Verse 15. - The Exodus is the type of the deliverance of God's people. Thou didst walk through (didst tread) the sea with thine horses; literally, thou treadest the sea, thy horses, the horses being explanatory. The prophet takes his imagery from Exodus 15:1-19. He represents God as a warrior in his chariot, leading the way through the waters to the destruction of his enemies and to the salvation of his own people. Through the heap of great waters; or, upon the surge of mighty waters. The verse may also be rendered, Thou treadest the sea - thy horses (tread) the heap of great waters (Psalm 77:19). Past mercies and deliverances are types and pledges of future. Habakkuk 3:15In Habakkuk 3:12 there follows a description of the judgment upon the nations for the rescue of the people of God. Habakkuk 3:12. "In fury Thou walkest through the earth, in wrath Thou stampest down nations. Habakkuk 3:13. Thou goest out to the rescue of Thy people, to the rescue of Thine anointed one; Thou dashest in pieces the head from the house of the wicked one, laying bare the foundation even to the neck. Selah. Habakkuk 3:14. Thou piercest with his spears the head of his hordes, which storm hither to beat me to powder, whose rejoicing is, as it were, to swallow the poor in secret. Habakkuk 3:15. Thou treadest upon the sea: Thy horses, upon the heap of great waters." The Lord, at whose coming in the terrible glory of the majesty of the Judge of the world all nature trembles and appears to fall into its primary chaotic state, marches over the earth, and stamps or tramples down the nations with His feet (compare the kindred figure of the treader of the winepress in Isaiah 63:1-6). Not all nations, however, but only those that are hostile to Him; for He has come forth to save His people and His anointed one. The perfects in Habakkuk 3:13-15 are prophetic, describing the future in spirit as having already occurred. יצא, referring to the going out of God to fight for His people, as in Judges 5:4; 2 Samuel 5:24; Isaiah 42:13, etc. ישׁע, rescue, salvation, is construed the second time with an accusative like an inf. constr. (see Ewald, 239, a). The anointed of God is not the chosen, consecrated nation (Schnur., Ros., Hitzig, Ewald, etc.); for the nation of Israel is never called the anointed one (hammâshı̄ăch) by virtue of its calling to be "a kingdom of priests" (mamlekheth kohănı̄m, Exodus 19:6), neither in Psalm 28:8 nor in Psalm 84:10; Psalm 89:39. Even in Psalm 105:15 it is not the Israelites who are called by God "my anointed" (meshı̄chai), but the patriarchs, as princes consecrated by God (Genesis 23:6). And so here also משׁיחך is the divinely-appointed king of Israel; not, however, this or that historical king - say Josiah, Jehoiakim, or even Jehoiachin - but the Davidic king absolutely, including the Messiah, in whom the sovereignty of David is raised to an eternal duration, "just as by the Chaldaean king here and in Psalm 2:1-12 we must understand the Chaldaean kings generally" (Delitzsch), wince the prophecy spreads from the judgment upon the Chaldaeans to the universal judgment upon the nations, and the Chaldaean is merely introduced as the possessor of the imperial power. The Messiah as the Son of David is distinguished from Jehovah, and as such is the object of divine help, just as in Zechariah 9:9, where He is called נושׁע in this respect, and in the royal Messianic psalms. This help God bestows upon His people and His anointed, by dashing in pieces the head from the house of the wicked one. The râshâ‛ (wicked one) is the Chaldaean, not the nation, however, which is spoken of for the first time in Habakkuk 3:14, but the Chaldaean king, as chief of the imperial power which is hostile to the kingdom of God. But, as the following clause clearly shows, the house is the house in the literal sense, so that the "head," as part of the house, is the gable. A distinction is drawn between this and yeshōd, the foundation, and צוּאר, the neck, i.e., the central part looking from the gable downwards. The destruction takes place both from above and below at once, so that the gable and the foundation are dashed in pieces with one blow, and that even to the neck, i.e., up to the point at which the roof or gable rests upon the walls. עד, inclusive, embracing the part mentioned as the boundary; not exclusive, so as to leave the walls still rising up as ruins. The description is allegorical, the house representing the Chaldaean dynasty, the royal family including the king, but not "including the exalted Chaldaean kingdom in all its prosperity" (Hitzig). ערות, a rare form of the inf. abs., like שׁתות in Isaiah 22:13 (cf. Ewald, 240, b), from ערה, to make bare, to destroy from the very foundation, the infinitive in the sense of the gerund describing the mode of the action.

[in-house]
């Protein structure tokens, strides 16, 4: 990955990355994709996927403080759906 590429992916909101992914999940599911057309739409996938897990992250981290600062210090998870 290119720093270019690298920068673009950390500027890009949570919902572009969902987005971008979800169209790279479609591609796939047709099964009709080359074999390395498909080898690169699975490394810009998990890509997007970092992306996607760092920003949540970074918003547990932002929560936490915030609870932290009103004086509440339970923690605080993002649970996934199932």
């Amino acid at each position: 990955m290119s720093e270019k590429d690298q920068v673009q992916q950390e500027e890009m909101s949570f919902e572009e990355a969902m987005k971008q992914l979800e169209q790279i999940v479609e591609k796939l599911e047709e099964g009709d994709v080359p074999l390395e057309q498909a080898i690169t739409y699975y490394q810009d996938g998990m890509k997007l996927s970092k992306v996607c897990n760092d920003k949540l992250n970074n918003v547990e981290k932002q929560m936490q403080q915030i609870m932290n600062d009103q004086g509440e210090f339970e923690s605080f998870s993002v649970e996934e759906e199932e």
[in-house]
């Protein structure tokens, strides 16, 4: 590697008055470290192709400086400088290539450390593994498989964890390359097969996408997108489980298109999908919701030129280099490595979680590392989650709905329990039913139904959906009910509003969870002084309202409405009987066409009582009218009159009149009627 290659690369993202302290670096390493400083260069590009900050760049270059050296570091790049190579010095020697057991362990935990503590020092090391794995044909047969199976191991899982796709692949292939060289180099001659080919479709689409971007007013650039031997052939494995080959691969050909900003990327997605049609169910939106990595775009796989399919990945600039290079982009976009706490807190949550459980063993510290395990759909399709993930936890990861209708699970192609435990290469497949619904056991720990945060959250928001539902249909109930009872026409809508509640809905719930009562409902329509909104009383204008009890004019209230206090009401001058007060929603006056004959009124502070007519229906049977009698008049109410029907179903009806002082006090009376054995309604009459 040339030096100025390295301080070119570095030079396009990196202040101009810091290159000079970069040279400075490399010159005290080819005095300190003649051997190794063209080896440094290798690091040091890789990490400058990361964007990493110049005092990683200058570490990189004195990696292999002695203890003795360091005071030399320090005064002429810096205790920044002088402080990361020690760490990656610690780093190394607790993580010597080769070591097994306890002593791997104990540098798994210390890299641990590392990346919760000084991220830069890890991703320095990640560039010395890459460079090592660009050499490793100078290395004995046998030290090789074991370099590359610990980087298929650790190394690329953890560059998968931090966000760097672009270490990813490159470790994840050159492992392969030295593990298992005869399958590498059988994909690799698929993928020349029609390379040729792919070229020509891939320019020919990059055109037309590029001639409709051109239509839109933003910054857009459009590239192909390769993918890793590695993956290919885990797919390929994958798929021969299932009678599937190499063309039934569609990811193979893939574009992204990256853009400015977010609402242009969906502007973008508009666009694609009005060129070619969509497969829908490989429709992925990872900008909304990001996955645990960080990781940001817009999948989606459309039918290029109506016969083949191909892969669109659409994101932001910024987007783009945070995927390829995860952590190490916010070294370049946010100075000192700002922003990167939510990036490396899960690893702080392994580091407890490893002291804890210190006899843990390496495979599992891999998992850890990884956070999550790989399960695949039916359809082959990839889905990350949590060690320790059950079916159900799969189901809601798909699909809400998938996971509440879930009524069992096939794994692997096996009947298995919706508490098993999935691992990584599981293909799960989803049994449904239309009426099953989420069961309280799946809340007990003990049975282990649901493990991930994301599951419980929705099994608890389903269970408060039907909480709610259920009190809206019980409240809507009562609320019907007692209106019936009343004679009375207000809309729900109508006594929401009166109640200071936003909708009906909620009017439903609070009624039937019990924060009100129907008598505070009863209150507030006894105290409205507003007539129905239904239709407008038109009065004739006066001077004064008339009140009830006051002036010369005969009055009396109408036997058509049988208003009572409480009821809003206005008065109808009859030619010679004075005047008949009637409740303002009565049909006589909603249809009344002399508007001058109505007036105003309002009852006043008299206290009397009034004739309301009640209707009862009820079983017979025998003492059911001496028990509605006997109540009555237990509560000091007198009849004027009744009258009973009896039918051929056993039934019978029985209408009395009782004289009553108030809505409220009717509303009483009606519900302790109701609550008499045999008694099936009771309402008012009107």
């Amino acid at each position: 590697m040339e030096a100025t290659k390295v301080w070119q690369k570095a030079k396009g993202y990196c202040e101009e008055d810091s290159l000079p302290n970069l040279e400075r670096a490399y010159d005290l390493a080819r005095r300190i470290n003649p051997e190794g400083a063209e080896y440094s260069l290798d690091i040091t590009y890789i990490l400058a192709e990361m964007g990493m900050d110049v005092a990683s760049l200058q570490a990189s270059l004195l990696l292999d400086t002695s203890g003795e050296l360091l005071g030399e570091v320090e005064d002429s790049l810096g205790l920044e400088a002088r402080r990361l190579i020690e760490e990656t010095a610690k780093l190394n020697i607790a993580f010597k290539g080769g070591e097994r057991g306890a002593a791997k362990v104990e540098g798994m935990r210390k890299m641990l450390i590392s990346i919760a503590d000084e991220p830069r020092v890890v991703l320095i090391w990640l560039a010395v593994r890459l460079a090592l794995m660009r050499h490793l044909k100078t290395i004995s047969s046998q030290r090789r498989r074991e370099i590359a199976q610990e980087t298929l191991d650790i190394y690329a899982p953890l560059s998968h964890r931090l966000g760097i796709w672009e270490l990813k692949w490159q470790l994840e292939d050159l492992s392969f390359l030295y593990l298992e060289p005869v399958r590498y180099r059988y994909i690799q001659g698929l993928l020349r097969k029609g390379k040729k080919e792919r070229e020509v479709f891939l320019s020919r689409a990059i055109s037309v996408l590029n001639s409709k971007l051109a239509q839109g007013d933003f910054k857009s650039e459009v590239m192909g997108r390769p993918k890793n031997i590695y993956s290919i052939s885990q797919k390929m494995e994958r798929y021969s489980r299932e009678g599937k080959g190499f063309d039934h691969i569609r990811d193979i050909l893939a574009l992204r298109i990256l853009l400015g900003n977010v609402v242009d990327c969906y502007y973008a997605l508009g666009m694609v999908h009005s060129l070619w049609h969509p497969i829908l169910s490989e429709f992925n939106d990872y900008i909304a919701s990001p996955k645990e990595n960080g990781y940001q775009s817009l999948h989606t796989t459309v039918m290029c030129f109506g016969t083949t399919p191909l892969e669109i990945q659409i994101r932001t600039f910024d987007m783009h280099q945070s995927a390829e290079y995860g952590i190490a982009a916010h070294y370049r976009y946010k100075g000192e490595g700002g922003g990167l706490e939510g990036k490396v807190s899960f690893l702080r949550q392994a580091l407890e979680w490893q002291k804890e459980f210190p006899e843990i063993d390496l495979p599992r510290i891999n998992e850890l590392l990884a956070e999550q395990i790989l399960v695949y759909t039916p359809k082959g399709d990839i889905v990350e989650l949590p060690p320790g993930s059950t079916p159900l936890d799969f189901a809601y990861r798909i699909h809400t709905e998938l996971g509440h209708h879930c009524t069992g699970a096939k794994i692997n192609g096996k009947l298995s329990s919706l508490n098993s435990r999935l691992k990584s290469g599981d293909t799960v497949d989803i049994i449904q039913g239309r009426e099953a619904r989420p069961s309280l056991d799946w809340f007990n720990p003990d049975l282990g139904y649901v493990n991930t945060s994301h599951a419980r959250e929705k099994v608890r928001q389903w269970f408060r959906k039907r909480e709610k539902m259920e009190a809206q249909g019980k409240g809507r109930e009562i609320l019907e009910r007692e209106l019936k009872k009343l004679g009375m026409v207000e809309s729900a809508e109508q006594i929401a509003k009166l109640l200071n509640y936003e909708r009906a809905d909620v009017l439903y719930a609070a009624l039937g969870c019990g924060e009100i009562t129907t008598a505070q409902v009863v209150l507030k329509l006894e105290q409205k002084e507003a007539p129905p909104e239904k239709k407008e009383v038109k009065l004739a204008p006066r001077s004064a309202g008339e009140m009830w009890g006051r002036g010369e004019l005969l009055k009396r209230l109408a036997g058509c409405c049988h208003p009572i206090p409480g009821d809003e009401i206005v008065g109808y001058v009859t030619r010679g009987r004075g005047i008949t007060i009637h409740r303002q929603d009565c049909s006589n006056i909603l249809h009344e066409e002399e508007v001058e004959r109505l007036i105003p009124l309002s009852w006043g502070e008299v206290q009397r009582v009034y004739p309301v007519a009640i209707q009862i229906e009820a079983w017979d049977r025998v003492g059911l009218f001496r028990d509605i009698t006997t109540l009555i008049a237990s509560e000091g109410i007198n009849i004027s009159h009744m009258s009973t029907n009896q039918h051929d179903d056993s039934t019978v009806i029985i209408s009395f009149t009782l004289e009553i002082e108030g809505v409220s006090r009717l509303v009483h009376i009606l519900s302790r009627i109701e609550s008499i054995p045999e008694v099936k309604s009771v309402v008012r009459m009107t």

The warlike nation meets with the same fate as the royal house (Habakkuk 3:14). The meaning of the first clause of the verse depends upon the explanation to be given to the word perâzâv. There is no foundation for the meaning leaders or judges, which has been claimed for the word perâzı̄m ever since the time of Schroeder and Schnur. In Hebrew usage perâzı̄ signifies the inhabitant of the plain (Deuteronomy 3:5; 1 Samuel 6:18), and perâzōth the plains, the open flat land, as distinguished from walled cities (Ezekiel 38:11). Perâzōn has the same meaning in Judges 5:7 and Judges 5:11. Consequently Delitzsch derives perâzâv from a segholate noun perez or pērez, in the sense of the population settled upon the open country, the villagers and peasantry, whence the more general signification of a crowd or multitude of people, and here, since the context points to warriors, the meaning hordes, or hostile companies, which agrees with the Targum, Rashi, and Kimchi, who explain the word as signifying warriors or warlike troops. ראשׁ, the head of his hordes, cannot be the leader, partly because of what follows, "who come storming on," which presupposes that not the leader only, but the hordes or warriors, will be destroyed, and partly also because of the preceding verse, in which the destruction of the king is pronounced, and also because the distinction between the king and the leader of the army is at variance with the complex character of the prophetic description. We must take ראשׁ in the literal sense, but collectively, "heads." The prophet was led to the unusual figure of the piercing of the head by the reminiscence of the piercing of Sisera's head by Jael (Judges 5:26). The suffixes in בּמטּיו and פּרזו refer back to רשׁע. מטּיו, sticks, for lance or spears, after 2 Samuel 18:14. The meaning of the words is this: with the spear of the king God pierces the heads of his warlike troops; and the thought expressed is, that the hostile troops will slay one another in consequence of the confusion, as was the case in the wars described in 1 Samuel 14:20 and 2 Chronicles 20:23-24, and as, according to prophecy, the last hostile power of the world is to meet with its ruin when it shall attack the kingdom of God (Ezekiel 38:21; Zechariah 14:13). יסערוּ להף is to be taken relatively: "which storm hither (sâ‛ar, approach with the swiftness and violence of a storm) to destroy me." The prophet includes himself along with the nation, and uses hēphı̄ts with reference to the figure of the dispersion or powdering of the chaff by a stormy wind (Isaiah 41:16; Jeremiah 13:24; Jeremiah 18:17). עליצתם forms a substantive clause by itself: "their rejoicing is," for they who rejoice, as if to swallow, i.e., whose rejoicing is directed to this, to swallow the poor in secret. The enemies are compared to highway murderers, who lurk in dark corners for the defenceless traveller, and look forward with rejoicing for the moment when they may be able to murder him. עני forms the antithesis to רשׁע. Inasmuch as "the wicked" denotes the Chaldaean; "the poor" is the nation of Israel, i.e., the congregation of the righteous, who are really the people of God. To devour the poor, i.e., to take violent possession of his life and all that he has (cf. Proverbs 30:14, and for the fact itself, Psalm 10:8-10), is, when applied to a nation, to destroy it (vid., Deuteronomy 7:16 and Jeremiah 10:25).

In order that these enemies may be utterly destroyed, God passes through the sea. This thought in Habakkuk 3:15 connects the conclusion of the description of the judicial coming of God with what precedes. The drapery of the thought rests upon the fact of the destruction of Pharaoh and his horsemen in the Red Sea (Exodus 14). The sea, the heap of many waters, is not a figurative expression for the army of the enemy, but is to be taken literally. This is required by דּרכתּ ביּם, since דּרך with ב, to tread upon a place, or enter into it (cf. Micah 5:4; Isaiah 59:8; Deuteronomy 11:24-25), does not suit the figurative interpretation; and it is required still more by the parallel passages, viz., Psalm 77:20 (בּיּם דּרכּך), which floated before the prophet's mind, and Zechariah 10:11. Just as God went through the Red Sea in the olden time to lead Israel through, and to destroy the Egyptian army, so will He in the future go through the sea and do the same, when He goes forth to rescue His people out of the power of the Chaldaean. The prophet does not express the latter indeed, but it is implied in what he says. סוּסיך is an accusative, not instrumenti, however, but of more precise definition: thou, namely, according to thy horses; for "with thy horses," as in Psalm 83:19; Psalm 44:3 (אתּה ידך); cf. Ewald, 281, c, and 293, c. The horses are to be taken, as in Habakkuk 3:8, as harnessed to the chariots; and they are mentioned here with reference to the horses and chariots of Pharaoh, which were destroyed by Jehovah in the sea. Chōmer, in the sense of heap, as in Exodus 8:10, is not an accusative, but is still dependent upon the ב of the parallel clause. The expression "heap of many waters" serves simply to fill up the picture, as in Psalm 77:20.